Molybaron’s singer and co-guitarist Gary Kelly has observed that critics do find it hard to decide whether the band’s music is rock or metal, and then if it’s prog or groove metal. “I believe it’s all of the above,” he says. He might have a point.
Dublin-born Kelly formed the group in Paris in 2014 with French guitarist Steven Andre, and the quartet – completed by bassist Sébastien de Saint-Angel and drummer Camille Greneron – came to notice with their self-titled debut LP in 2017. With Mastodon, Tool and Gojira among their influences they’re now signed to InsideOut, and their towering second album (originally released digitally in May, now reissued on CD) marks them out as a serious prospect.
The riffs are djent-tough and melodic, thick with twin-attack guitars and punctuated by some tasteful modern synths and effects. Grandiose and infectious, opener Animals sets out their stall with its bludgeoning, downtuned riff and Kelly’s sledgehammer voice belting out politically conscious lyrics (‘You know I don’t believe in science, I saw the proof on my iPhone screen/The leader tells us not to worry, it’s just a hoax by the Chinese’). Amongst The Boys And The Dead Flowers is an excoriating, sadly timely piece about the context in which soldiers can pay the ultimate price (‘Oh to the end of an empire, drowned in the dirt and the rain’). Other hot topics addressed include religious charlatans (Prosperity Gospel) and the pernicious side of online life (Slave To The Algorithm).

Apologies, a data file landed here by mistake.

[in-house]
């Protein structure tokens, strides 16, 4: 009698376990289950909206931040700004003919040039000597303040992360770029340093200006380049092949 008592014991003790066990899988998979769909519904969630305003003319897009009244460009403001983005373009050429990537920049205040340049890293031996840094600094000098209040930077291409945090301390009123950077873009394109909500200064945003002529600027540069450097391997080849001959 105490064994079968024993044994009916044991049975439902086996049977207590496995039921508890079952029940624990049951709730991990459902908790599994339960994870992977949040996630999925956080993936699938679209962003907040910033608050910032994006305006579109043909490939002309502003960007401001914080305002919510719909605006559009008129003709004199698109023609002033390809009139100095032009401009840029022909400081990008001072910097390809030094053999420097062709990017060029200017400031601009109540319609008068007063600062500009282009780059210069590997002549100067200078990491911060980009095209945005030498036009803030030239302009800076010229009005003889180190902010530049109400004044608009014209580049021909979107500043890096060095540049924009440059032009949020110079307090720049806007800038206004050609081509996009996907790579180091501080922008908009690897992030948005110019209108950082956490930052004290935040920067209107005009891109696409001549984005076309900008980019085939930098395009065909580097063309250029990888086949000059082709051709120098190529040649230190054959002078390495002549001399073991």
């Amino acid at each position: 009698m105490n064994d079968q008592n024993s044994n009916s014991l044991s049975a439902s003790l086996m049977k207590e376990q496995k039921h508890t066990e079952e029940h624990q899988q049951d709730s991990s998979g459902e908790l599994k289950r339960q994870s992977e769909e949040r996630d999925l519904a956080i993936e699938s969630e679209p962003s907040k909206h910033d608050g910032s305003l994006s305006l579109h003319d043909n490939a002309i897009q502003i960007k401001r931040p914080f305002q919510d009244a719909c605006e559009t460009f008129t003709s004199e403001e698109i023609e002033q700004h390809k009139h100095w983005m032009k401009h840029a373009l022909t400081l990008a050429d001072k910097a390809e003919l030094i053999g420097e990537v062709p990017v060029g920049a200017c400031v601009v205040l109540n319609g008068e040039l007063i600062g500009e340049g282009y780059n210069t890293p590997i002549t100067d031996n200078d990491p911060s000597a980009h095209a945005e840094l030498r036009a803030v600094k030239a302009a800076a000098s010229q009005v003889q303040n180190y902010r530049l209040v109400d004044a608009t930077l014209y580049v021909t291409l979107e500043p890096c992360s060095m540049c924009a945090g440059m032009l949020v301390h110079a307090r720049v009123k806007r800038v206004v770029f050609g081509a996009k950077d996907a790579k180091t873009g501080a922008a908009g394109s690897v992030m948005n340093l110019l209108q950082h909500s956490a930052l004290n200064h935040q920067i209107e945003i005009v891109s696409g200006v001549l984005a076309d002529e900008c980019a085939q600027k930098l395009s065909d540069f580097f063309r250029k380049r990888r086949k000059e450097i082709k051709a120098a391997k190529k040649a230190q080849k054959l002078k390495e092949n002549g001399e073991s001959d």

Kelly’s a charismatic performer with shades of System Of A Down’s Serj Tankian, and his strong production work makes this whole record sparkle. The band are high-calibre and the songwriting is solid – Twenty Four Hours’ riff is irresistible; Lucifer’s chorus is diabolically catchy. Regarding genre, at this early stage they’re perhaps more Megadeth than Mastodon, but The Mutiny is still a meaningful, full-blooded second record, one that confirms Molybaron as contenders with brawn and brains.